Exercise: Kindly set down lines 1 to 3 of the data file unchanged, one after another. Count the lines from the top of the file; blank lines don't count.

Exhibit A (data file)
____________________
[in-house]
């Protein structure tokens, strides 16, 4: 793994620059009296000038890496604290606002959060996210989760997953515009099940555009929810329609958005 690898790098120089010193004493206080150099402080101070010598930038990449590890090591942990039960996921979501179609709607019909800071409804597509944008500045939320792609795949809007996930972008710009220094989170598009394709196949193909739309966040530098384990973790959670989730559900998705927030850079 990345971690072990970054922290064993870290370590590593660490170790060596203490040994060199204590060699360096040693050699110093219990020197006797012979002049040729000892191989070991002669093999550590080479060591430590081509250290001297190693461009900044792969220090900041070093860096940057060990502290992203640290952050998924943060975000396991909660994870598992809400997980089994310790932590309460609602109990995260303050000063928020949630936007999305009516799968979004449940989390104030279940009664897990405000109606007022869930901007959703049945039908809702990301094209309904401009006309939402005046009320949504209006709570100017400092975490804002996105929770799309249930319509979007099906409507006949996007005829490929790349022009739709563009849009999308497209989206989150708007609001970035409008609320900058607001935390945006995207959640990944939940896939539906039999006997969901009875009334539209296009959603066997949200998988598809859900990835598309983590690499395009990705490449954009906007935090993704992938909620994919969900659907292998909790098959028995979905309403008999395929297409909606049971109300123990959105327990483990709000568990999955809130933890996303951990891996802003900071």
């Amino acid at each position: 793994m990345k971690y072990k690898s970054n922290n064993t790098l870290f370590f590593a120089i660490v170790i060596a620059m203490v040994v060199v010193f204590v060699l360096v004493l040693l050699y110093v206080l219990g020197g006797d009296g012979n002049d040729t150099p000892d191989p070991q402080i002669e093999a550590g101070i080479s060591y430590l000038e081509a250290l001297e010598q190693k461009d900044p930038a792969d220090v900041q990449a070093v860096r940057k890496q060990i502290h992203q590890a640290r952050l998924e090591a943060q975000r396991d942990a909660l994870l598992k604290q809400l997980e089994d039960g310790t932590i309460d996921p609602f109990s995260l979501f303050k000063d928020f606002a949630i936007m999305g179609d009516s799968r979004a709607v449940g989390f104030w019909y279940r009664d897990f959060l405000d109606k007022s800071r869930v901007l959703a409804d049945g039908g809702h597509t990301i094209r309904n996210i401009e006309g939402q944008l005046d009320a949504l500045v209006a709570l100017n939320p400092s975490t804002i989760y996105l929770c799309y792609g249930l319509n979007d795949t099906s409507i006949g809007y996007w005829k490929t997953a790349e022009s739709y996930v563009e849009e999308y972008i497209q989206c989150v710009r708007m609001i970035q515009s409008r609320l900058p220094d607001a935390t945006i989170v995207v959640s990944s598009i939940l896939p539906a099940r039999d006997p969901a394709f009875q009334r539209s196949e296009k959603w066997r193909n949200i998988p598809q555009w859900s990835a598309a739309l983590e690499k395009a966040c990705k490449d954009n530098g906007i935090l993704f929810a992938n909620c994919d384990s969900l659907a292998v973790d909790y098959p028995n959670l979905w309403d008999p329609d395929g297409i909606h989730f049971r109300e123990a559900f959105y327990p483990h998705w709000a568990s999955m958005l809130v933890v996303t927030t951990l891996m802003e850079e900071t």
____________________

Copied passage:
[in-house]
């Protein structure tokens, strides 16, 4: 793994620059009296000038890496604290606002959060996210989760997953515009099940555009929810329609958005 690898790098120089010193004493206080150099402080101070010598930038990449590890090591942990039960996921979501179609709607019909800071409804597509944008500045939320792609795949809007996930972008710009220094989170598009394709196949193909739309966040530098384990973790959670989730559900998705927030850079 990345971690072990970054922290064993870290370590590593660490170790060596203490040994060199204590060699360096040693050699110093219990020197006797012979002049040729000892191989070991002669093999550590080479060591430590081509250290001297190693461009900044792969220090900041070093860096940057060990502290992203640290952050998924943060975000396991909660994870598992809400997980089994310790932590309460609602109990995260303050000063928020949630936007999305009516799968979004449940989390104030279940009664897990405000109606007022869930901007959703049945039908809702990301094209309904401009006309939402005046009320949504209006709570100017400092975490804002996105929770799309249930319509979007099906409507006949996007005829490929790349022009739709563009849009999308497209989206989150708007609001970035409008609320900058607001935390945006995207959640990944939940896939539906039999006997969901009875009334539209296009959603066997949200998988598809859900990835598309983590690499395009990705490449954009906007935090993704992938909620994919969900659907292998909790098959028995979905309403008999395929297409909606049971109300123990959105327990483990709000568990999955809130933890996303951990891996802003900071």
């Amino acid at each position: 793994m990345k971690y072990k690898s970054n922290n064993t790098l870290f370590f590593a120089i660490v170790i060596a620059m203490v040994v060199v010193f204590v060699l360096v004493l040693l050699y110093v206080l219990g020197g006797d009296g012979n002049d040729t150099p000892d191989p070991q402080i002669e093999a550590g101070i080479s060591y430590l000038e081509a250290l001297e010598q190693k461009d900044p930038a792969d220090v900041q990449a070093v860096r940057k890496q060990i502290h992203q590890a640290r952050l998924e090591a943060q975000r396991d942990a909660l994870l598992k604290q809400l997980e089994d039960g310790t932590i309460d996921p609602f109990s995260l979501f303050k000063d928020f606002a949630i936007m999305g179609d009516s799968r979004a709607v449940g989390f104030w019909y279940r009664d897990f959060l405000d109606k007022s800071r869930v901007l959703a409804d049945g039908g809702h597509t990301i094209r309904n996210i401009e006309g939402q944008l005046d009320a949504l500045v209006a709570l100017n939320p400092s975490t804002i989760y996105l929770c799309y792609g249930l319509n979007d795949t099906s409507i006949g809007y996007w005829k490929t997953a790349e022009s739709y996930v563009e849009e999308y972008i497209q989206c989150v710009r708007m609001i970035q515009s409008r609320l900058p220094d607001a935390t945006i989170v995207v959640s990944s598009i939940l896939p539906a099940r039999d006997p969901a394709f009875q009334r539209s196949e296009k959603w066997r193909n949200i998988p598809q555009w859900s990835a598309a739309l983590e690499k395009a966040c990705k490449d954009n530098g906007i935090l993704f929810a992938n909620c994919d384990s969900l659907a292998v973790d909790y098959p028995n959670l979905w309403d008999p329609d395929g297409i909606h989730f049971r109300e123990a559900f959105y327990p483990h998705w709000a568990s999955m958005l809130v933890v996303t927030t951990l891996m802003e850079e900071t």